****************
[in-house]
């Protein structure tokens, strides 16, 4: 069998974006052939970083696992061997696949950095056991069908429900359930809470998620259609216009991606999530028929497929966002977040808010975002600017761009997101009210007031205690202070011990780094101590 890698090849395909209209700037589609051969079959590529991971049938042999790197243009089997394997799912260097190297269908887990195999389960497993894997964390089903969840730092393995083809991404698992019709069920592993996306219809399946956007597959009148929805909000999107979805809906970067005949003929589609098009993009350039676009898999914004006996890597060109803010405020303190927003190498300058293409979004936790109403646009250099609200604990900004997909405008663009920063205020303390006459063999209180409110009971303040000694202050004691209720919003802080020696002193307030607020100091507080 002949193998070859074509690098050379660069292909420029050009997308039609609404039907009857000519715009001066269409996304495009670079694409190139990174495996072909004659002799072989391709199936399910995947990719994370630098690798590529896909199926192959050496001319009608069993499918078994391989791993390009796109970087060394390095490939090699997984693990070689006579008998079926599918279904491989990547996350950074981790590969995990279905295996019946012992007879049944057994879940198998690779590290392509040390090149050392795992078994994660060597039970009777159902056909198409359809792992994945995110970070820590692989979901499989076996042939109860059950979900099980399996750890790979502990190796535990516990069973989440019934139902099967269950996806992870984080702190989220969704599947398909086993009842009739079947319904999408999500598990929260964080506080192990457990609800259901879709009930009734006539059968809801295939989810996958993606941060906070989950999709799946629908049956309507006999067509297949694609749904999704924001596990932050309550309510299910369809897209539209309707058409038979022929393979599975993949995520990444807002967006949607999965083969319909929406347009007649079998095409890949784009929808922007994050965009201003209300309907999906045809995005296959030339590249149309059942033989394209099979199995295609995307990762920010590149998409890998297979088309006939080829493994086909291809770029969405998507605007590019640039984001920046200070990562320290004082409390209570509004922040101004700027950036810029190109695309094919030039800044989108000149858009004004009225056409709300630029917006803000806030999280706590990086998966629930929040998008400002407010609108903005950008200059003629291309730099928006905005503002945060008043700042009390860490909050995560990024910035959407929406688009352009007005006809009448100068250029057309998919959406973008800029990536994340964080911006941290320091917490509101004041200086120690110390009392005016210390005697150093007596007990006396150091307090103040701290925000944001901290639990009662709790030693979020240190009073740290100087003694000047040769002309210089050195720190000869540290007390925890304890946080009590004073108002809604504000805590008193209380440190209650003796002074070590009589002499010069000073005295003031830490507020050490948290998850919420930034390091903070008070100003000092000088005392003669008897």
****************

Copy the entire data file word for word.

[in-house]
């Protein structure tokens, strides 16, 4: 069998974006052939970083696992061997696949950095056991069908429900359930809470998620259609216009991606999530028929497929966002977040808010975002600017761009997101009210007031205690202070011990780094101590 890698090849395909209209700037589609051969079959590529991971049938042999790197243009089997394997799912260097190297269908887990195999389960497993894997964390089903969840730092393995083809991404698992019709069920592993996306219809399946956007597959009148929805909000999107979805809906970067005949003929589609098009993009350039676009898999914004006996890597060109803010405020303190927003190498300058293409979004936790109403646009250099609200604990900004997909405008663009920063205020303390006459063999209180409110009971303040000694202050004691209720919003802080020696002193307030607020100091507080 002949193998070859074509690098050379660069292909420029050009997308039609609404039907009857000519715009001066269409996304495009670079694409190139990174495996072909004659002799072989391709199936399910995947990719994370630098690798590529896909199926192959050496001319009608069993499918078994391989791993390009796109970087060394390095490939090699997984693990070689006579008998079926599918279904491989990547996350950074981790590969995990279905295996019946012992007879049944057994879940198998690779590290392509040390090149050392795992078994994660060597039970009777159902056909198409359809792992994945995110970070820590692989979901499989076996042939109860059950979900099980399996750890790979502990190796535990516990069973989440019934139902099967269950996806992870984080702190989220969704599947398909086993009842009739079947319904999408999500598990929260964080506080192990457990609800259901879709009930009734006539059968809801295939989810996958993606941060906070989950999709799946629908049956309507006999067509297949694609749904999704924001596990932050309550309510299910369809897209539209309707058409038979022929393979599975993949995520990444807002967006949607999965083969319909929406347009007649079998095409890949784009929808922007994050965009201003209300309907999906045809995005296959030339590249149309059942033989394209099979199995295609995307990762920010590149998409890998297979088309006939080829493994086909291809770029969405998507605007590019640039984001920046200070990562320290004082409390209570509004922040101004700027950036810029190109695309094919030039800044989108000149858009004004009225056409709300630029917006803000806030999280706590990086998966629930929040998008400002407010609108903005950008200059003629291309730099928006905005503002945060008043700042009390860490909050995560990024910035959407929406688009352009007005006809009448100068250029057309998919959406973008800029990536994340964080911006941290320091917490509101004041200086120690110390009392005016210390005697150093007596007990006396150091307090103040701290925000944001901290639990009662709790030693979020240190009073740290100087003694000047040769002309210089050195720190000869540290007390925890304890946080009590004073108002809604504000805590008193209380440190209650003796002074070590009589002499010069000073005295003031830490507020050490948290998850919420930034390091903070008070100003000092000088005392003669008897």